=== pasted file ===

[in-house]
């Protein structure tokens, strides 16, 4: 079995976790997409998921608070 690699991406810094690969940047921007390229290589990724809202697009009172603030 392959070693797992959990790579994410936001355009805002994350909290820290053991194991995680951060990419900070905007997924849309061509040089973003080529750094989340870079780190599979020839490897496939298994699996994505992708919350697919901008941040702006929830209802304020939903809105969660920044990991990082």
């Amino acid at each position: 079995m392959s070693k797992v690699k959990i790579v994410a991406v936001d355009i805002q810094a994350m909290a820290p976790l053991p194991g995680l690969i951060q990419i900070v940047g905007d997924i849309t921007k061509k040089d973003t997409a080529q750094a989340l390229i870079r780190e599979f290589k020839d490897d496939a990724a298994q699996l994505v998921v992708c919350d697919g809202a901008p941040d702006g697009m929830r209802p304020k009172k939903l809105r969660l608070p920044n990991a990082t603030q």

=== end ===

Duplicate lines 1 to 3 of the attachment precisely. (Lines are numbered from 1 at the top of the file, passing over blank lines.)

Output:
[in-house]
């Protein structure tokens, strides 16, 4: 079995976790997409998921608070 690699991406810094690969940047921007390229290589990724809202697009009172603030 392959070693797992959990790579994410936001355009805002994350909290820290053991194991995680951060990419900070905007997924849309061509040089973003080529750094989340870079780190599979020839490897496939298994699996994505992708919350697919901008941040702006929830209802304020939903809105969660920044990991990082």
């Amino acid at each position: 079995m392959s070693k797992v690699k959990i790579v994410a991406v936001d355009i805002q810094a994350m909290a820290p976790l053991p194991g995680l690969i951060q990419i900070v940047g905007d997924i849309t921007k061509k040089d973003t997409a080529q750094a989340l390229i870079r780190e599979f290589k020839d490897d496939a990724a298994q699996l994505v998921v992708c919350d697919g809202a901008p941040d702006g697009m929830r209802p304020k009172k939903l809105r969660l608070p920044n990991a990082t603030q």